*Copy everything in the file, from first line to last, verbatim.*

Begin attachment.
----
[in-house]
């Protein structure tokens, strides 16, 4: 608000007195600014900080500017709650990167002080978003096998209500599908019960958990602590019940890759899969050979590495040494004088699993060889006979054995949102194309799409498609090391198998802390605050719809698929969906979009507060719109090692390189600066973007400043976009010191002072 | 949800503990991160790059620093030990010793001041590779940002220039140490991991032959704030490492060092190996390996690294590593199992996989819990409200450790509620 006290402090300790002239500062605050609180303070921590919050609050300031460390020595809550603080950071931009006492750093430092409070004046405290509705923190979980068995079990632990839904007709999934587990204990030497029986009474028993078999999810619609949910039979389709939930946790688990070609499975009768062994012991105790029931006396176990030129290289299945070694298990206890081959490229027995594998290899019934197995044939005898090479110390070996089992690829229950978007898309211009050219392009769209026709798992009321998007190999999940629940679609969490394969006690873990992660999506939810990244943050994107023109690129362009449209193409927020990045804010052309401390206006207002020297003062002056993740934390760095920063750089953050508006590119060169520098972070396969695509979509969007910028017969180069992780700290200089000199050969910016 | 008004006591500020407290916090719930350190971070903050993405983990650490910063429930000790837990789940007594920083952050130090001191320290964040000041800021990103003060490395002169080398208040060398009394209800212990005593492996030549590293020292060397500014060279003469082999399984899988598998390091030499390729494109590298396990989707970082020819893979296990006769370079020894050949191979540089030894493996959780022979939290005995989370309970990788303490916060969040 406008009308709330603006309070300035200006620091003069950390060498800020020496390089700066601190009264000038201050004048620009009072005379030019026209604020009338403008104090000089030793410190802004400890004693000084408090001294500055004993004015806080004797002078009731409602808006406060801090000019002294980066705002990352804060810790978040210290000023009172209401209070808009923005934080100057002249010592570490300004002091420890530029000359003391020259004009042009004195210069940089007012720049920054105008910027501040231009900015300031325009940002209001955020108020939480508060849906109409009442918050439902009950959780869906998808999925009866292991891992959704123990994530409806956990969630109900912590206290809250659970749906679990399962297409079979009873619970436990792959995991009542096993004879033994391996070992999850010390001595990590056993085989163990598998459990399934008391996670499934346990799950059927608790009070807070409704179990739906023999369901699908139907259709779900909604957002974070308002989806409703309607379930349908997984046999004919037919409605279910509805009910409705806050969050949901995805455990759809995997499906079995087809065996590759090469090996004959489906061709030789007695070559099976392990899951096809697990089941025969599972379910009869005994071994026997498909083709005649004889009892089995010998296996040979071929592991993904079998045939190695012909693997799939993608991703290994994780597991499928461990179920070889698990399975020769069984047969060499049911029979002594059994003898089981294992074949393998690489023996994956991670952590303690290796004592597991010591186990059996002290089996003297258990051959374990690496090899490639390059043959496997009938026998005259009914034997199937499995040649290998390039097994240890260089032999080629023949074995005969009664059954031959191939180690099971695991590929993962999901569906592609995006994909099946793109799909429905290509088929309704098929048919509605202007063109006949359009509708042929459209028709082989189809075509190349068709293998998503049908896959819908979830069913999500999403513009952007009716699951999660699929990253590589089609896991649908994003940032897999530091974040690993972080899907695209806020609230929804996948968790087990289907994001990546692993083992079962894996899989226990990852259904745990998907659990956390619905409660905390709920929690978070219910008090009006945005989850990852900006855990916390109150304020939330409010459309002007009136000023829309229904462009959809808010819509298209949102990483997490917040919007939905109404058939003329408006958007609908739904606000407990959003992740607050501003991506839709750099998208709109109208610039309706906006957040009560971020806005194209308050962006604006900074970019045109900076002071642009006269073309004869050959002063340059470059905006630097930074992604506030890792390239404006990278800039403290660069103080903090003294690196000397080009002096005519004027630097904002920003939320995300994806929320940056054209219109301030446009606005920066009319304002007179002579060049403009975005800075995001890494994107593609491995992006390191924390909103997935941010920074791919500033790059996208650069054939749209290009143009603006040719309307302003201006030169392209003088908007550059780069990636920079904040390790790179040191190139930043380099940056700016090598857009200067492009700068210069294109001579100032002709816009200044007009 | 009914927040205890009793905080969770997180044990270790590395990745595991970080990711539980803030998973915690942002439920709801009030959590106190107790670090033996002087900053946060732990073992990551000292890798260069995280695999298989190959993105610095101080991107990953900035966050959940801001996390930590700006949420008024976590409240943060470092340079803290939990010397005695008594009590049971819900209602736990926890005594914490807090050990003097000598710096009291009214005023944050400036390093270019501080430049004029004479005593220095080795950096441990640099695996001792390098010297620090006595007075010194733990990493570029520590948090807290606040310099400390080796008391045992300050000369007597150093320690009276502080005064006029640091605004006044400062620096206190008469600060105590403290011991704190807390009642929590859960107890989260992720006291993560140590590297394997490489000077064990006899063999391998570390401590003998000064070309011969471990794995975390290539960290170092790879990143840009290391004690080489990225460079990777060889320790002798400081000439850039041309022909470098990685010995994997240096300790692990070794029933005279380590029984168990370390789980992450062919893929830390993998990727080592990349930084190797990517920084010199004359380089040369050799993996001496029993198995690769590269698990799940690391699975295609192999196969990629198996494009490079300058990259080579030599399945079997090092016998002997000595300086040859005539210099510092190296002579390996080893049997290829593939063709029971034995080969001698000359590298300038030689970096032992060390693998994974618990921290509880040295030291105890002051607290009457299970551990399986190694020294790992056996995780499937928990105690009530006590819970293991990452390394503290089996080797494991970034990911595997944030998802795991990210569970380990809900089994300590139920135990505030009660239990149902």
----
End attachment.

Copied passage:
[in-house]
């Protein structure tokens, strides 16, 4: 608000007195600014900080500017709650990167002080978003096998209500599908019960958990602590019940890759899969050979590495040494004088699993060889006979054995949102194309799409498609090391198998802390605050719809698929969906979009507060719109090692390189600066973007400043976009010191002072 | 949800503990991160790059620093030990010793001041590779940002220039140490991991032959704030490492060092190996390996690294590593199992996989819990409200450790509620 006290402090300790002239500062605050609180303070921590919050609050300031460390020595809550603080950071931009006492750093430092409070004046405290509705923190979980068995079990632990839904007709999934587990204990030497029986009474028993078999999810619609949910039979389709939930946790688990070609499975009768062994012991105790029931006396176990030129290289299945070694298990206890081959490229027995594998290899019934197995044939005898090479110390070996089992690829229950978007898309211009050219392009769209026709798992009321998007190999999940629940679609969490394969006690873990992660999506939810990244943050994107023109690129362009449209193409927020990045804010052309401390206006207002020297003062002056993740934390760095920063750089953050508006590119060169520098972070396969695509979509969007910028017969180069992780700290200089000199050969910016 | 008004006591500020407290916090719930350190971070903050993405983990650490910063429930000790837990789940007594920083952050130090001191320290964040000041800021990103003060490395002169080398208040060398009394209800212990005593492996030549590293020292060397500014060279003469082999399984899988598998390091030499390729494109590298396990989707970082020819893979296990006769370079020894050949191979540089030894493996959780022979939290005995989370309970990788303490916060969040 406008009308709330603006309070300035200006620091003069950390060498800020020496390089700066601190009264000038201050004048620009009072005379030019026209604020009338403008104090000089030793410190802004400890004693000084408090001294500055004993004015806080004797002078009731409602808006406060801090000019002294980066705002990352804060810790978040210290000023009172209401209070808009923005934080100057002249010592570490300004002091420890530029000359003391020259004009042009004195210069940089007012720049920054105008910027501040231009900015300031325009940002209001955020108020939480508060849906109409009442918050439902009950959780869906998808999925009866292991891992959704123990994530409806956990969630109900912590206290809250659970749906679990399962297409079979009873619970436990792959995991009542096993004879033994391996070992999850010390001595990590056993085989163990598998459990399934008391996670499934346990799950059927608790009070807070409704179990739906023999369901699908139907259709779900909604957002974070308002989806409703309607379930349908997984046999004919037919409605279910509805009910409705806050969050949901995805455990759809995997499906079995087809065996590759090469090996004959489906061709030789007695070559099976392990899951096809697990089941025969599972379910009869005994071994026997498909083709005649004889009892089995010998296996040979071929592991993904079998045939190695012909693997799939993608991703290994994780597991499928461990179920070889698990399975020769069984047969060499049911029979002594059994003898089981294992074949393998690489023996994956991670952590303690290796004592597991010591186990059996002290089996003297258990051959374990690496090899490639390059043959496997009938026998005259009914034997199937499995040649290998390039097994240890260089032999080629023949074995005969009664059954031959191939180690099971695991590929993962999901569906592609995006994909099946793109799909429905290509088929309704098929048919509605202007063109006949359009509708042929459209028709082989189809075509190349068709293998998503049908896959819908979830069913999500999403513009952007009716699951999660699929990253590589089609896991649908994003940032897999530091974040690993972080899907695209806020609230929804996948968790087990289907994001990546692993083992079962894996899989226990990852259904745990998907659990956390619905409660905390709920929690978070219910008090009006945005989850990852900006855990916390109150304020939330409010459309002007009136000023829309229904462009959809808010819509298209949102990483997490917040919007939905109404058939003329408006958007609908739904606000407990959003992740607050501003991506839709750099998208709109109208610039309706906006957040009560971020806005194209308050962006604006900074970019045109900076002071642009006269073309004869050959002063340059470059905006630097930074992604506030890792390239404006990278800039403290660069103080903090003294690196000397080009002096005519004027630097904002920003939320995300994806929320940056054209219109301030446009606005920066009319304002007179002579060049403009975005800075995001890494994107593609491995992006390191924390909103997935941010920074791919500033790059996208650069054939749209290009143009603006040719309307302003201006030169392209003088908007550059780069990636920079904040390790790179040191190139930043380099940056700016090598857009200067492009700068210069294109001579100032002709816009200044007009 | 009914927040205890009793905080969770997180044990270790590395990745595991970080990711539980803030998973915690942002439920709801009030959590106190107790670090033996002087900053946060732990073992990551000292890798260069995280695999298989190959993105610095101080991107990953900035966050959940801001996390930590700006949420008024976590409240943060470092340079803290939990010397005695008594009590049971819900209602736990926890005594914490807090050990003097000598710096009291009214005023944050400036390093270019501080430049004029004479005593220095080795950096441990640099695996001792390098010297620090006595007075010194733990990493570029520590948090807290606040310099400390080796008391045992300050000369007597150093320690009276502080005064006029640091605004006044400062620096206190008469600060105590403290011991704190807390009642929590859960107890989260992720006291993560140590590297394997490489000077064990006899063999391998570390401590003998000064070309011969471990794995975390290539960290170092790879990143840009290391004690080489990225460079990777060889320790002798400081000439850039041309022909470098990685010995994997240096300790692990070794029933005279380590029984168990370390789980992450062919893929830390993998990727080592990349930084190797990517920084010199004359380089040369050799993996001496029993198995690769590269698990799940690391699975295609192999196969990629198996494009490079300058990259080579030599399945079997090092016998002997000595300086040859005539210099510092190296002579390996080893049997290829593939063709029971034995080969001698000359590298300038030689970096032992060390693998994974618990921290509880040295030291105890002051607290009457299970551990399986190694020294790992056996995780499937928990105690009530006590819970293991990452390394503290089996080797494991970034990911595997944030998802795991990210569970380990809900089994300590139920135990505030009660239990149902």